I really don't like it when policy wonks use the term "stakeholder" in the health care debate.
I mean, what do they mean? Do they mean someone holding a stake?
Or maybe it's someone holding a steak, and they just misspelled the term.
I suppose we all know what a stakeholder is: it's someone who has a "stake" in making a profit monetarily from our health care system. As such, the term really has nothing to do with patients, since patients are always the one's paying the for the big, juicy 64-ounce porterhouse "steak" that health care has become.
You see, "stakeholder" is a business buzzword, and make no mistake, health care is business, America. Big business. And Big Business wants what's best for you - really - just so long as they get their piece first. Rest assured that the back-room dealings in our non-transparent system will assure that they will continue to adjust prices to assure their profits, paying themselves first and justifying payment costs to the doctors and nurses ultimately responsible for your care in turn. That's the way business works - they MUST respond to their shareholders - those with a financial stake in their business - before they respond to their customers. For viability, business interests must always come first.
So who are these "stakeholders?"
The Insurance Companies
Insurance companies are powerful players in the health care debate. This is not to say that insurers are not important to future health care policy. On the contrary: insurers can play a vital role at making health care affordable to many by spreading risk across many contributors. But insurers do not currently modify their practices based on the individual policy holder's needs. No, insurers answer to the individual's employers, and regrettably a conflicted intermediary is born: one who wants to limit costs and bids on behalf of their group of patients, rather than individual preference or need.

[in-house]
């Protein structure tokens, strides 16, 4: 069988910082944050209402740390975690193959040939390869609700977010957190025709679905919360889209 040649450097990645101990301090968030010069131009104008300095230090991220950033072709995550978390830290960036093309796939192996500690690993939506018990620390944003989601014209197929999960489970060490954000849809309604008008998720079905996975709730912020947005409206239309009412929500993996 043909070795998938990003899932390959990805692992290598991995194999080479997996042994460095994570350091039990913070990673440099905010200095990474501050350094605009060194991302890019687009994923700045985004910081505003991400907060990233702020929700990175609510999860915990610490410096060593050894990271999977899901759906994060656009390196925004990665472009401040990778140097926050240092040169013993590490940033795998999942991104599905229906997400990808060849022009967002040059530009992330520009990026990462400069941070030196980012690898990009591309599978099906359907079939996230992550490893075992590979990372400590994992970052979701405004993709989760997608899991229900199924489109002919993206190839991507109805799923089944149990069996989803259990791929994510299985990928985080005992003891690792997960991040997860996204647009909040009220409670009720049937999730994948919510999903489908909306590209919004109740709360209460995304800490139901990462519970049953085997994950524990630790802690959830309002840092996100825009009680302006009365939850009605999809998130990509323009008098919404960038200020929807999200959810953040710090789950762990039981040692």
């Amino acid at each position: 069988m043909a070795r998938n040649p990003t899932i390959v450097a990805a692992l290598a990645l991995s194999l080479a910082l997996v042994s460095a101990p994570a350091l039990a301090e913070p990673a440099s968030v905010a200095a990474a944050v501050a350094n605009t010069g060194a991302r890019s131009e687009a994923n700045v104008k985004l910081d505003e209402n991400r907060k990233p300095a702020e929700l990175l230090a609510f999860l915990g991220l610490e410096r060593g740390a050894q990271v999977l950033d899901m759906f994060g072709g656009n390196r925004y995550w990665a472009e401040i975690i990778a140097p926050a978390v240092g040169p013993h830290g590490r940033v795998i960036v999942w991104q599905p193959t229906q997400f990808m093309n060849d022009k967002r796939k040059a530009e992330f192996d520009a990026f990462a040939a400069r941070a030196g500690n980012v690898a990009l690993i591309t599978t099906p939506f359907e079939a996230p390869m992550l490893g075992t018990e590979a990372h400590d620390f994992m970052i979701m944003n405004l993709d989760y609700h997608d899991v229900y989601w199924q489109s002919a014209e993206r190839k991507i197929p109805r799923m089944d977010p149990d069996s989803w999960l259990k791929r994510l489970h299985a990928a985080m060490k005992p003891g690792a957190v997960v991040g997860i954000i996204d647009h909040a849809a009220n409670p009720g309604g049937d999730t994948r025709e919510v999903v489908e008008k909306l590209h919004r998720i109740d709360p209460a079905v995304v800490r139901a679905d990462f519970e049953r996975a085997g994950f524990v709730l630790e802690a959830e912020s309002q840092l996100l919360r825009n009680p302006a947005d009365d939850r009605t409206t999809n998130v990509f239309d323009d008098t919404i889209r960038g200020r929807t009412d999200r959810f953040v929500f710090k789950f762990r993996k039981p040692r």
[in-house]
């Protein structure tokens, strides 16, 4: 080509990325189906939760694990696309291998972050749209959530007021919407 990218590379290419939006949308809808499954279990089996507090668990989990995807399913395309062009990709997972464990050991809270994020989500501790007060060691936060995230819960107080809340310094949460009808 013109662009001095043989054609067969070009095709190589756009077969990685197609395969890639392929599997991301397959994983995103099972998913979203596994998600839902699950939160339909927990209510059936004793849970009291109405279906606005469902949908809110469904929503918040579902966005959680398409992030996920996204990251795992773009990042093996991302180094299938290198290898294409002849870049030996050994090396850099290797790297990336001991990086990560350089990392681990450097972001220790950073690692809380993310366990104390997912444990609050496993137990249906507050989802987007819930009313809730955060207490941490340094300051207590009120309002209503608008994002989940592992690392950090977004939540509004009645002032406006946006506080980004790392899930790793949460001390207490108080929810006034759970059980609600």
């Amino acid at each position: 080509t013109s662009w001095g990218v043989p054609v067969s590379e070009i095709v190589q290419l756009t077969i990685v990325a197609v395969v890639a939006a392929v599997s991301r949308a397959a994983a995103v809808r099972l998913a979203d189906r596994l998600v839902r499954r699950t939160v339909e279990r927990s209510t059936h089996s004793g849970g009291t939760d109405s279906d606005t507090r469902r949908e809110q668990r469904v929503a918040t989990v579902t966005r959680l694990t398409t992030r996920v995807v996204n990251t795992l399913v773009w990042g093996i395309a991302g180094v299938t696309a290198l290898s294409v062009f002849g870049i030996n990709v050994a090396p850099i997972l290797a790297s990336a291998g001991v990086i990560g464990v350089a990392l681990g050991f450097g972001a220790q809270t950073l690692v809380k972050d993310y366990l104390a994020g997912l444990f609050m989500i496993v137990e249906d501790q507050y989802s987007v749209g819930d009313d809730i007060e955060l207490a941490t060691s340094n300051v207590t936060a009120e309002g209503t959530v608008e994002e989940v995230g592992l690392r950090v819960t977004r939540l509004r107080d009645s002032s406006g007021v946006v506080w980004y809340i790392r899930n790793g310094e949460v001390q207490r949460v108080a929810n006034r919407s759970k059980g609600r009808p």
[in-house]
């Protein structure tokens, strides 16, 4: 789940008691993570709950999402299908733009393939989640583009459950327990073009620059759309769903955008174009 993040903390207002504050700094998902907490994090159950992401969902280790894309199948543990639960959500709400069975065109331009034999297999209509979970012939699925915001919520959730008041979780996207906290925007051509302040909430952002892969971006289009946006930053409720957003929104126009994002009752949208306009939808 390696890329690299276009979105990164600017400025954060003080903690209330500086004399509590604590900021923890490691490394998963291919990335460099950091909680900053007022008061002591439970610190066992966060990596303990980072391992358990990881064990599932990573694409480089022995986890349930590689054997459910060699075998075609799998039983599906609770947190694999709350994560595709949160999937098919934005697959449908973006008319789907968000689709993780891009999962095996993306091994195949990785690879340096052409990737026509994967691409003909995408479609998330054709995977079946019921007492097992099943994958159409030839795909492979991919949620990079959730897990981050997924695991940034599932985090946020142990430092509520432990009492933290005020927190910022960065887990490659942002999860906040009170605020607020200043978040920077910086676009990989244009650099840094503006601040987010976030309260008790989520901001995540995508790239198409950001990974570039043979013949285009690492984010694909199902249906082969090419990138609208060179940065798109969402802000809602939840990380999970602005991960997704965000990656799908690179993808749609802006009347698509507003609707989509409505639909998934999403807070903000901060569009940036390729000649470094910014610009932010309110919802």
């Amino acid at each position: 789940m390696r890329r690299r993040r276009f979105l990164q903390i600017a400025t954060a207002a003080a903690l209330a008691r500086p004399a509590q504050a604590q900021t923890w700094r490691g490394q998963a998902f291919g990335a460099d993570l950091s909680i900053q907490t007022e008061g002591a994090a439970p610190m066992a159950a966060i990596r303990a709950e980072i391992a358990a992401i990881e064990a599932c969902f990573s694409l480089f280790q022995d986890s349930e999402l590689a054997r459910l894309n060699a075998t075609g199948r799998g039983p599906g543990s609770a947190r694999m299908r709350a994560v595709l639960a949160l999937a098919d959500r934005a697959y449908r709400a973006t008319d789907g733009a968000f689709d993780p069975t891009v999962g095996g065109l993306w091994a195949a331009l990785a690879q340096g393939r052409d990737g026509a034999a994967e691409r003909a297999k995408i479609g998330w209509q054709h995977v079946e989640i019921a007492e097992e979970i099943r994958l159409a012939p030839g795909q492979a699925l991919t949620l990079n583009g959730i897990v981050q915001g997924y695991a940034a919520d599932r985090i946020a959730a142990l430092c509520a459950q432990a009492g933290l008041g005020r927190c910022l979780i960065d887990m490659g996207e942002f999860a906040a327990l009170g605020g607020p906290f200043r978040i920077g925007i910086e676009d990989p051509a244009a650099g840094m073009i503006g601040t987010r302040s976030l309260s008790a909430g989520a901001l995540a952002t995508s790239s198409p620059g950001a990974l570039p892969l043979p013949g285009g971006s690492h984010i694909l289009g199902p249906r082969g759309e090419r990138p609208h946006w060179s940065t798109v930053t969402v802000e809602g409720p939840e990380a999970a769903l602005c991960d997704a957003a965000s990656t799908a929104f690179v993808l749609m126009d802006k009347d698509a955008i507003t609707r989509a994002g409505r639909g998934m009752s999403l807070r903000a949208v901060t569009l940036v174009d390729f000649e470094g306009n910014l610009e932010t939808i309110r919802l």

Employers are the next big "stakeholder" in the health care debate. They feel they have to pay the bill. At least they did. Suddenly, with the increasing costs associated with health care, they're finding harder than ever to offer health insurance to their employees. They know that without insurance, they might be placed at a competitive disadvantage when recruiting new talent for their company if this benefit is NOT offered. So they succumb to market pressures, and offer a policy that will be affordable, yet just accommodating to the majority of their employees. Lately, these policies shunt more of the costs to the employees themselves.
But the complexity (and "stakeholders") expands further. Hospitals compete for the large patient population of patients held by employers. They spruce up their facilities, increase their market footprint, and buy the latest gadgetry in a never-ending marketing push to secure more of the patient population under their care. There is a business imperative to be all-accommodating to patients and open, Walgreens-like, a clinic on every corner. With more patients, they drive a harder bargain with insurers, pointing to the high cost of doing business as rationale enough to justify their demands for higher payments from the insurers. Insurers, then, court the businesses, and